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04 February - Session 3: Governance & Collaboration


Whole-of-government coordination mechanisms are fundamental to avoid divergences between sectoral priorities and policies while promoting mutually supporting actions across different sectors and institutions. Good governance and collaboration are vital components of effective policy delivery, especially in urban planning, which requires active coordination and engagement from so many different parts of government, and stakeholder groups. Vertical alignment between different tiers of government (eg National, Regional, Metropolitan, City and District) is essential, as is horizontal alignment and integration between ministries and departments (eg energy, housing, land-use, transport etc) and other partners. Organisational structures, processes and systems also need to support integration and alignment.

Drawing on extensive policy research together with the international standard for sustainable cities and communities (ISO37106), this session considers the importance of achieving alignment between sectoral priorities and policies together with effective collaboration between different tiers of government, ministries, and departments. The session was facilitated by the International Growth Centre and the British Standards Institution together with practical experience from Bristol City Council.

Key Takeaways:

  • 'Capacity’ is both the ability to do something & the desire to do something. Need to understand how to incentivise.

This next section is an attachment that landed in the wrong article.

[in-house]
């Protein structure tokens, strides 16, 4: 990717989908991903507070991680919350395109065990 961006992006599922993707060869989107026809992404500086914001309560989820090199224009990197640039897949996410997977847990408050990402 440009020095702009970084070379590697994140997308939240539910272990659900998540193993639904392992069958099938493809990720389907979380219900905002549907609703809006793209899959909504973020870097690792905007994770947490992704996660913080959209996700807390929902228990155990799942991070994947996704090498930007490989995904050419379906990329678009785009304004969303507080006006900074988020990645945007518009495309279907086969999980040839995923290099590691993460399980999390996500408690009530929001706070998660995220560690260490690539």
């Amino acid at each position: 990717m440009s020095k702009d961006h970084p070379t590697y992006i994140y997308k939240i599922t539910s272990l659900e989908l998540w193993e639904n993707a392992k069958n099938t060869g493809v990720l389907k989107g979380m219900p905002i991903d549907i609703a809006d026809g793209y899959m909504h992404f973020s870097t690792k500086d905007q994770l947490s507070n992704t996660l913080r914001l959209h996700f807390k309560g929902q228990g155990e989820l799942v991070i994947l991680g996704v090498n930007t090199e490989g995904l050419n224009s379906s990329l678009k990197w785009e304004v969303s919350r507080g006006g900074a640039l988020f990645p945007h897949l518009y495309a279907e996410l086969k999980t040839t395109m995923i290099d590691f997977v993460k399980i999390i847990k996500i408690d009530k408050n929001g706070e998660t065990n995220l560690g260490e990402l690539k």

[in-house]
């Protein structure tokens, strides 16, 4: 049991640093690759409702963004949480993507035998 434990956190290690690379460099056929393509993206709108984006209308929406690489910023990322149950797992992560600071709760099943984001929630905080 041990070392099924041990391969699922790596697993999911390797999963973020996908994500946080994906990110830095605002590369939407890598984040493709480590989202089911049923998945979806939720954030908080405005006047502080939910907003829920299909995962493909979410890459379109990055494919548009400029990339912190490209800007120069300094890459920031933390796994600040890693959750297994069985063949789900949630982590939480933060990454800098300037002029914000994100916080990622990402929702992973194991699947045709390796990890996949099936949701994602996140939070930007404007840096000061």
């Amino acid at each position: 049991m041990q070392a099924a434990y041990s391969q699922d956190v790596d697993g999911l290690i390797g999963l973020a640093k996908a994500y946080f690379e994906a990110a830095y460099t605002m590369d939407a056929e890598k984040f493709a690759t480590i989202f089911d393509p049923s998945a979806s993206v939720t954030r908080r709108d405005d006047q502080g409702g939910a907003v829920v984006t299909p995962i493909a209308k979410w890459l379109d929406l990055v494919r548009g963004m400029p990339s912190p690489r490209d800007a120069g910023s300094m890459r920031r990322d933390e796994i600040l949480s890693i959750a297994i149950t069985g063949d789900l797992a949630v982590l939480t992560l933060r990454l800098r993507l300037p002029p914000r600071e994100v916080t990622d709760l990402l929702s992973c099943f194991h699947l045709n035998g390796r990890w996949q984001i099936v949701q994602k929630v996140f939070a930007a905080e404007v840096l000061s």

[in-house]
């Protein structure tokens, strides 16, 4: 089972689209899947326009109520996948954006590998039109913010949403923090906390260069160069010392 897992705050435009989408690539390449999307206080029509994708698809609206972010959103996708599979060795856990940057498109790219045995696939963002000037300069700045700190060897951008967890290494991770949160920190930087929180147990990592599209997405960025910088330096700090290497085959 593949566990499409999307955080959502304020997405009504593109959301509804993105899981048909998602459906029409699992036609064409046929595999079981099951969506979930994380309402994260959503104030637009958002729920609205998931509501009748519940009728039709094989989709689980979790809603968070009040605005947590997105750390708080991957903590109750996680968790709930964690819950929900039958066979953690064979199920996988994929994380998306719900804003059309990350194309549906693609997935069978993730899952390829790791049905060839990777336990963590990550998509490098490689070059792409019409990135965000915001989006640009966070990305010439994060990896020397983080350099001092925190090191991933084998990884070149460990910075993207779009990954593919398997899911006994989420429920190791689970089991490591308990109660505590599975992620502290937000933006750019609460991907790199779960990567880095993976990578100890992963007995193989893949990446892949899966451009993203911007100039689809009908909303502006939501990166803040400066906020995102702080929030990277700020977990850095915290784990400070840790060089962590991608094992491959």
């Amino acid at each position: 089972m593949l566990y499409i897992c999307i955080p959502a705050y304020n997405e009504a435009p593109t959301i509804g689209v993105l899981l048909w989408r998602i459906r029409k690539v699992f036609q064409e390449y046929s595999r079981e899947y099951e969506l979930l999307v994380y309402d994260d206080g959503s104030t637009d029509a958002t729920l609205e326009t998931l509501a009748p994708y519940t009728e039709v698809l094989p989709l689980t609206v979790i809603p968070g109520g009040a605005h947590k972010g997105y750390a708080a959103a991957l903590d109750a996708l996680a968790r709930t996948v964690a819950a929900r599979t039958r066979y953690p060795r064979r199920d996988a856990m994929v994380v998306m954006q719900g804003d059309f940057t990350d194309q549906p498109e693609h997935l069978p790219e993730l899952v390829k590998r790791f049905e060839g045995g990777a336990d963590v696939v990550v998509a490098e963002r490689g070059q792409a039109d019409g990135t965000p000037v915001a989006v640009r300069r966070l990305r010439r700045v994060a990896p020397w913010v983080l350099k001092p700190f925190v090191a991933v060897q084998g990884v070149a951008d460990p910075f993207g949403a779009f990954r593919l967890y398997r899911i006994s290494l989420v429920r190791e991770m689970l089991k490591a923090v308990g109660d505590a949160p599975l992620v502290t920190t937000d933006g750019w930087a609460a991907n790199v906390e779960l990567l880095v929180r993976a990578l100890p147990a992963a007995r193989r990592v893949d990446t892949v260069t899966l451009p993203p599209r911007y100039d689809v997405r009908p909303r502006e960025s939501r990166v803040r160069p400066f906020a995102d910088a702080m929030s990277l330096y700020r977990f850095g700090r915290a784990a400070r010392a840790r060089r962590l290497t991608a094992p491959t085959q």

• ‘Change’ is not a project (with a start, finish date and a budget) and needs to be integrated within the organisation and become part of its culture.
  • Encourage power to be devolved to the lowest level to facilitate feedback and learning. Start small and learn from others. Keep evaluating.
  • Bristol City Council, City Leaders Group (mixed constituency of private sector, academics, public utilities etc)

Principal Contributors

Mr Shahrukh Wani, Cities Economist, International Growth Centre

Shahrukh Wani is an economist at the International Growth Centre’s Cities that Work initiative at the Blavatnik School of Government, University of Oxford. In this role, he supports evidence-based policy reforms in Africa and South Asia with a focus on public finance and urban governance. His work has included collaborations with policymakers in Afghanistan, Uganda, Pakistan, and Zambia on areas such as property taxation, fiscal and administrative decentralisation, and urban infrastructure provision. Before joining the IGC, Shahrukh conducted economic analyses for ActionAid on Pakistan’s tax system, supported a statistical poverty measurement tool at the Grameen Foundation and the Innovations for Poverty Action (IPA), and helped set up an accelerator program for social enterprises in Islamabad. Additionally, Shahrukh frequently contributes opinion pieces on economic policy to various newspapers.

Mr Chris Cooper, Consultant, British Standards Institution